The Sundaytimes Sri Lanka

‘Kapa o Pango’ in Lankan style


Rugby is an aggressive game that keeps raising the emotions of those playing as well as watching.  The penalty in rugby can be looked at two ways. One is acts that break the law but are in the course of the game such as a late tackle, incorrect binding etc.
The second type is those that are not part of the game and include the repeated infringements as well as foul play. Over the years fans have seen players punch, kick, head butt, eye-gouge, bite, and stamp and grab the family jewels: But these have no place in the game. The referee will award a penalty in the case of type 1 offences and escalate the penalty in the case of type 2 offences.  The sanction moves upward form a simple penalty to admonishing, yellow card to a red card.  Most offences that happen on the field stay there unless there is further action required as in the case of a player being sent off.

The incidents that are taken beyond the field or are brought to the field and to the surrounding areas are ones that is a concern. The most recent issue involves a big match commonly called a shield game between Prince of Wales and Science College played at the CR and FC grounds on July 5.

The match was halted 10 minutes before the end due to a free for all among spectators. These two schools are close to each other having their grounds at Mount Lavinia and Moratuwa. The decision to play this match at the CR was because there was a probability that crowds may go at the throat of each other due territorial bitterness. The match being played in Colombo did not prevent fighting as spectators invaded the field. Not to be outdone some of the female wrestlers were seen hurling chairs.

There are big matches “and big matches” and this goes down as belonging to the category of “and big matches.” When big matches with a history go down to the second category it is obvious that the like the crab the new big match revelers follow: sideways.  It is reasonable to conclude that the mania of must-win attitude pervades the arena of rugby.

The old boys must remember that they have left school and let the schoolboys enjoy their game. They must support the school but remember that they should be role models and have to be the good cowboy of the comic books of their time.  I spoke to some of the sources of the two schools and the sentiment was that this “big match” should not be played as a similar incident took place last year.  I hear from reliable sources of Reid Avenue that a recommendation has been made to the school to declare “no entry” to known names that invaded the field. The security at a match is the responsibility of the host and they have to take every possible action to prevent a match being stopped. In the wake of the Schools Section leading to claim damages from those who stooped the schools knock out competition the recommendation to bar those who stir mob action is interesting.  This happened in countries where people believe the game is important.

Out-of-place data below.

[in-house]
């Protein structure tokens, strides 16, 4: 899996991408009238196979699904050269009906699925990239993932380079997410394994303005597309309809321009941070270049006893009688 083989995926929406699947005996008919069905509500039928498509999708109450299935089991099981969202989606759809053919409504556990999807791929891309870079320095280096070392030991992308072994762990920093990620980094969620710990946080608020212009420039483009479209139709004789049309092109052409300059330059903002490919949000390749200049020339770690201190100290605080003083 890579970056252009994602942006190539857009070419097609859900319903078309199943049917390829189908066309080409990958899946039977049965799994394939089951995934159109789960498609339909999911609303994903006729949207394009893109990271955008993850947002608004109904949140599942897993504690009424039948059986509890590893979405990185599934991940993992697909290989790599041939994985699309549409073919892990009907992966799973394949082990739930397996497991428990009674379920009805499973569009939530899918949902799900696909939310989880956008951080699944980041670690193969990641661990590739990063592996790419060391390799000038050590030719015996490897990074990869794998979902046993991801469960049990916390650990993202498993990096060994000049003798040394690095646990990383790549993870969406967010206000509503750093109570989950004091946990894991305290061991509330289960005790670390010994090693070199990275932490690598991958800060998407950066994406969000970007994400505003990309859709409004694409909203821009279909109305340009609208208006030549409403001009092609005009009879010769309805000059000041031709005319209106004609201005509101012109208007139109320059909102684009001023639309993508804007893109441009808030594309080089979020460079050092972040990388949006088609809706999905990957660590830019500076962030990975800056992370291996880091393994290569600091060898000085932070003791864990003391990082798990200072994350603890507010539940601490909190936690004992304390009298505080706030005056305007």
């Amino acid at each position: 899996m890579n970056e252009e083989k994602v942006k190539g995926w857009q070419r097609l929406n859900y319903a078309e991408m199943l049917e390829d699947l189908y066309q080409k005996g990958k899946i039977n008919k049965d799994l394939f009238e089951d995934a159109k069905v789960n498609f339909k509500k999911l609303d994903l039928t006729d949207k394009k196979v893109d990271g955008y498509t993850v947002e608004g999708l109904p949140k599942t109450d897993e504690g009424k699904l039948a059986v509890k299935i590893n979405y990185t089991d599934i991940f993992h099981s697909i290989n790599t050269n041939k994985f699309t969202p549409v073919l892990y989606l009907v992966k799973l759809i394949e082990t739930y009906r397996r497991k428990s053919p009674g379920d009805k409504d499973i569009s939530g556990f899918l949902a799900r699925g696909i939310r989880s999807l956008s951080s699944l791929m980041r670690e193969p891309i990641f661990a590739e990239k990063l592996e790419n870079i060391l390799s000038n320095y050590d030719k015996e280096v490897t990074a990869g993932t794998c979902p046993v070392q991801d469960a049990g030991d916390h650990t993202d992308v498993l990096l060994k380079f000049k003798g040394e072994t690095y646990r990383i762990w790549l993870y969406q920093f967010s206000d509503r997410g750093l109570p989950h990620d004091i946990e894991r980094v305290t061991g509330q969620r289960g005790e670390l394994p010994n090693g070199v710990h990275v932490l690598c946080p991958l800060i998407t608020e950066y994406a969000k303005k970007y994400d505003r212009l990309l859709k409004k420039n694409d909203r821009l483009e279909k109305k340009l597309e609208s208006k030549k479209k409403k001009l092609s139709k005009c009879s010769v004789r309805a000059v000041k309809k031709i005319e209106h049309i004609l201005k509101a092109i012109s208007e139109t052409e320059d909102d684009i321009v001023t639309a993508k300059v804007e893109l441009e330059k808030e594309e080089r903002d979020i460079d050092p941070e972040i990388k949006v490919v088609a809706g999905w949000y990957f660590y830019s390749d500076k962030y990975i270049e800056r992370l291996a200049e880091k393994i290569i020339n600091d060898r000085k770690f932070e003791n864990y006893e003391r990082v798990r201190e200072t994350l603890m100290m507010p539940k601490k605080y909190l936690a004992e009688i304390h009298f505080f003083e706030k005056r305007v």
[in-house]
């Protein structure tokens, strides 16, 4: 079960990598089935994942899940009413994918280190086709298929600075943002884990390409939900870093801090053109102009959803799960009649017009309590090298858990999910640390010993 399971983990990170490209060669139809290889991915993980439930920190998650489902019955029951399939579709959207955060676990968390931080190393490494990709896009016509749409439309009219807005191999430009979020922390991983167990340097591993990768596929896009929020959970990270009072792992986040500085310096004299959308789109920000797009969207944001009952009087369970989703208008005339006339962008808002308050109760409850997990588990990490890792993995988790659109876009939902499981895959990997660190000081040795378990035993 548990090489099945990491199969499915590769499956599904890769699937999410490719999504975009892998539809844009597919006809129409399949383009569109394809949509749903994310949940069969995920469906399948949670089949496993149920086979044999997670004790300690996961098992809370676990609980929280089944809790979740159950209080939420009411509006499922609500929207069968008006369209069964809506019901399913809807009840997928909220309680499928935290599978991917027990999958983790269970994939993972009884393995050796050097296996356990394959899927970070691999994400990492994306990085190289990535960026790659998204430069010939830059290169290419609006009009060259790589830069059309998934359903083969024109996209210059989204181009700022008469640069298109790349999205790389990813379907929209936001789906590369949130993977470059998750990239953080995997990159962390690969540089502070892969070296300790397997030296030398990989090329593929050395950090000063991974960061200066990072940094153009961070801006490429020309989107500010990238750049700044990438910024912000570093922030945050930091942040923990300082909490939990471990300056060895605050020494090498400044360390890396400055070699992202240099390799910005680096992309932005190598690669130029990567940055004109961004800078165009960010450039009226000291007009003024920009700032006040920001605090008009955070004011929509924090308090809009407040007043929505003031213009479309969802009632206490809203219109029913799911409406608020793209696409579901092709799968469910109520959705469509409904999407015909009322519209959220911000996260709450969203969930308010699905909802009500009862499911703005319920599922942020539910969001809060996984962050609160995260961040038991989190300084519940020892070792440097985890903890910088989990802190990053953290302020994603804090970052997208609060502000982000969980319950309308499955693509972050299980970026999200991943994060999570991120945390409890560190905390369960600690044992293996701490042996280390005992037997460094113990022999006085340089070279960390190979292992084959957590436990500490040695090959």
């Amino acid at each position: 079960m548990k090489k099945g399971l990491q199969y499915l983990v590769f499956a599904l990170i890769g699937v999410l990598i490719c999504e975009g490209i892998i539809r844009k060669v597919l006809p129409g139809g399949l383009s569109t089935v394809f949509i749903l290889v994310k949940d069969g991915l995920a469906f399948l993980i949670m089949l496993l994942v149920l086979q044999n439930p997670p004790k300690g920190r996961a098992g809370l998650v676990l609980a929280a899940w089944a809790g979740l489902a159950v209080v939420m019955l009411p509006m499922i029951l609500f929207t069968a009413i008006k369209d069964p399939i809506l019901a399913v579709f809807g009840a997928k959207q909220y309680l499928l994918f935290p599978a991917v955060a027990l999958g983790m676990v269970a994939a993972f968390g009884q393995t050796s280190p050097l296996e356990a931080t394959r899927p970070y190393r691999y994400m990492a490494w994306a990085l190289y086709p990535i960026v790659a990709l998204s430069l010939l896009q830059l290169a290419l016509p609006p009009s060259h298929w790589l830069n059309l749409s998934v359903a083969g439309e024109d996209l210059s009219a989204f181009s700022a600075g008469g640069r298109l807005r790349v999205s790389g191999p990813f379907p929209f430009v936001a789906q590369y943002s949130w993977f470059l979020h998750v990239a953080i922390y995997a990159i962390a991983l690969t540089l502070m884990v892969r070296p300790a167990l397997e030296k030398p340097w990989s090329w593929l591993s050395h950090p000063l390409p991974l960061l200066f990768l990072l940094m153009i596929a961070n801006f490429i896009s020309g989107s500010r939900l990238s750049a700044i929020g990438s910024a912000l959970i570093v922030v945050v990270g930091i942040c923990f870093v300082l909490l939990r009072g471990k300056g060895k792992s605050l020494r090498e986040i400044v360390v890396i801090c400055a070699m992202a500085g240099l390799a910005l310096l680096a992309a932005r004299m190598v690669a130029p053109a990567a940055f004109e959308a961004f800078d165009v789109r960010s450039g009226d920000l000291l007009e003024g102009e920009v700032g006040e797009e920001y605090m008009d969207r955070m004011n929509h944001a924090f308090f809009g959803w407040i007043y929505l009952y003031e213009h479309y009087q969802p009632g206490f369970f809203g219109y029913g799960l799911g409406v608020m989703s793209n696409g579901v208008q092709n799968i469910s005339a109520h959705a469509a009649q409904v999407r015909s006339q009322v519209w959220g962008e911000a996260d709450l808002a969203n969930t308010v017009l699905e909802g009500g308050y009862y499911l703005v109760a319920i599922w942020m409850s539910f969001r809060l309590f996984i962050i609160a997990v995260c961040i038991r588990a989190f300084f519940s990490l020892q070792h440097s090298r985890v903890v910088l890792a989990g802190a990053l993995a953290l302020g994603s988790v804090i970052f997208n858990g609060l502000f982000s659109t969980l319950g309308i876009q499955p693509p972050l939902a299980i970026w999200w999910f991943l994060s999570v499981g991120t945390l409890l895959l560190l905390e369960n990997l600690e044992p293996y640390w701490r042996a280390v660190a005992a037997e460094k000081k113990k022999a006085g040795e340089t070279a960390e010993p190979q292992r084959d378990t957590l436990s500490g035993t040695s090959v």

Recently I was watching a mini rugby tournament where a player practiced kung fu, on an opponent, after the final whistle. A supporter of a school jumped over the fence and pulled Bruce Lee away. The result was another parent taking on the man who jumped over the fence and pulled the fighter. This ended in a virtual free for all with a hapless man with the mike calling for restraint among the parents. He went on to say that in future they may have to ban parents.  This may be the next as the organizers have stopped parents from crowding the playing area. Mini rugby is organized by Rugby Directors of a few schools to help the kids to improve the game. However if the parents do not understand  this and  involve themselves in unacceptable behaviour the good work of the Rugby Directors might have to be handed over to Funeral  Directors.  Another headache is the parents who complain while unable to neither walk nor talk straight after a few shots taken in the car park. Recently some female parents kept giving instructions during a junior match and confused the coach as well as the players.  The icing was when they said if the coach does not give instruction I will have to. In recent times we see an imitation of the Haka; a traditional war dance adopted by the New Zealand Rugby Team and performed since 1905. Over the years they have performed the haka “Ka Mate” composed in 1810 to commemorate escape from death and means “I live,” and the team answers  Ka ora’ Ka ora’ meaning  life goes on.

In recent time All Blacks introduced the “Kapa o Pango”. It featured an extended and aggressive introduction by the captain and is highlighted by its more aggressive climax, of drawing the thumb down the throat.  This was interpreted by many as a “throat-slitting” action directed at the opposing team. The words to “Kapa o Pango” are more specific to the rugby team than “Ka Mate”, referring to the warriors in black and the silver fern.

The performance has been called “the greatest ritual in world of sport”.  The IRB tournament rules dictate teams facing the haka, or other similar pre-game cultural performances, to remain at least 10 meters on their own side of the halfway line. I saw a mini rugby team go up to the opponents and virtually ending with a finger almost up the nose of the opponent.  Taunting action not limited to the Haka involve players virtually harassing the opponents as they huddle in the centre. This is an issue that requires attention so that both teams remain in their half closer to the ten and avoid confrontation.

- Vimal Perera is a former Rugby Referee, coach and Accredited  Referees Evaluator IRB

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